Economic Watch: Reform brightens China's economic prospects

Source:Xinhua Published: 2016-1-21 19:17:15

Following the news that last year growth slowed slightly, proactive reforms will remain high on the agenda throughout 2016.

The Chinese economy grew 6.9 percent year on year in 2015, down from 7.3 percent in 2014 and 7.7 percent in 2013, official data showed.

Although the slowest annual expansion in a quarter of a century, the growth rate stands testament to the choice to focus on structural reforms over massive stimulus packages.

In the face of flagging exports, sluggish investment and a property market downturn, the government remained clear-headed, and the central bank held back credit expansion.

Instead, China let the markets take the lead.

To this end, the central government loosened its grip on market controls, simplified administration procedures, encouraged the establishment of small businesses, held the torch of innovation high and welcomed more rural migrants to its expanding metropolitan areas.

Despite headwinds, the private sector energized febrile economic engines and played a decisive role in propping up growth.

"The growth rate is in line with government's target and follows new macro regulation," said Wang Baoan, head of the National Bureau of Statistics (NBS).

Given the gloomy global climate, most major economies could not even dream of posting China's growth rate.

Domestic and overseas economists have predicted that the economy will continue to "hold steady within a proper range this year."

Nearly 70 percent of economists responding to a poll by expect GDP growth to be somewhere between 6.5 percent and 7 percent in 2016.

A report from the Chinese Academy of Social Sciences set the growth rate at 6.7 percent for this year. The World Bank also forecast 6.7 percent, while Zhu Haibin, J.P. Morgan China chief economist, maintained his full-year growth forecast at 6.6 percent.

"The economy will likely start to hold steady at the beginning of the year as policies and reform measures continue to take effect," said Zhang Liqun, researcher with the Development Research Center of the State Council.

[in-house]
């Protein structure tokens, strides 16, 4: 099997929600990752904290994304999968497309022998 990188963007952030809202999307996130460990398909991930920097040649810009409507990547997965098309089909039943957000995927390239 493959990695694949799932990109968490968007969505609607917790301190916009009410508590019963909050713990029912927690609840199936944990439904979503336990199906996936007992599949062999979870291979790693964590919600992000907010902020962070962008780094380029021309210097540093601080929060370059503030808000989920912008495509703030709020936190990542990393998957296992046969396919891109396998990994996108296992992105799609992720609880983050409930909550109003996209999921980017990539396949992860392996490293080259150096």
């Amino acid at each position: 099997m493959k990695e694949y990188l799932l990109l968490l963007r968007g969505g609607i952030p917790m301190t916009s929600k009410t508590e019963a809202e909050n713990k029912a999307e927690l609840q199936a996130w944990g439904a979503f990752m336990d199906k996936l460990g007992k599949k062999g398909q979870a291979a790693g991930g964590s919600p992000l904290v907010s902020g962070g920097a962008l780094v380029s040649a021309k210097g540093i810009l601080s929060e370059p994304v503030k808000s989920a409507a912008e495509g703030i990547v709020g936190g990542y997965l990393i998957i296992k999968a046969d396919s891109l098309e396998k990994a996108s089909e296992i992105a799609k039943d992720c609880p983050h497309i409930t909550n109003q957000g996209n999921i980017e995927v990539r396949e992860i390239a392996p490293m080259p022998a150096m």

China has made progress in restructuring the economy to sustain growth.

Domestic consumption and the service sector have become stronger forces driving economic growth. Consumption contributed 66.4 percent to GDP in 2015, up 15.4 percentage points from 2014, while the service sector created more than half of GDP for the first time ever.

UBS economist Wang Tao said she expects consumption and retail sales to be relatively resilient this year thanks to measures to boost employment and improve the social safety net.

Robust emerging industries are being fostered, and outdated and excessive production slashed.

Emerging industries and new business models became bright spots in the slowing economy. Online retail sales surged 31.6 percent and the growth of high-tech industries reached 10.2 percent, both well above the general average growth.

New industries such as e-commerce and new energy vehicles have added confidence, Wang said.

China prioritized overcapacity reduction in its economic tasks in 2016 as saturated sectors like steel, coal and cement have become a major drags on the broader economy.

The policy may impact short-term growth but will be a boon for sustainable development in the long run, said Lian Ping, chief economist with Bank of Communications.

The government will also cut inventories, de-leverage, reduce corporate costs and improve weak sectors in 2016.

In addition to reform measures, economists said regulators will continue to adopt pro-growth measures to reassure markets.

Julia Wang, HSBC Greater China economist, said both monetary and fiscal easing measures are needed to help support demand and anchor expectations.

The central government may raise the fiscal deficit target to 3 percent of GDP, from 2.3 percent in 2015, and use public-private-partnership cooperation, policy bank lending and local government debt swap program, Zhu said. Monetary policy will continue to be accommodative, with one rate cut and four cuts to the reserve requirement ratio.

But the economy still faces uncertainties, Lian said, citing the grim global economic outlook, impacts from US rate hike, slowing industrial growth caused by overcapacity reduction and producer deflation, and flagging property investment.

A deeper and more prolonged property destocking process that may drag down industrial activity and investment appeared to be the top downside risk, Wang of the UBS said.

For the financial markets, investors worried that capital outflow may lead to tightening liquidity and sharp depreciation of the yuan, she said but added the probability is very low due to the government's effective regulation.

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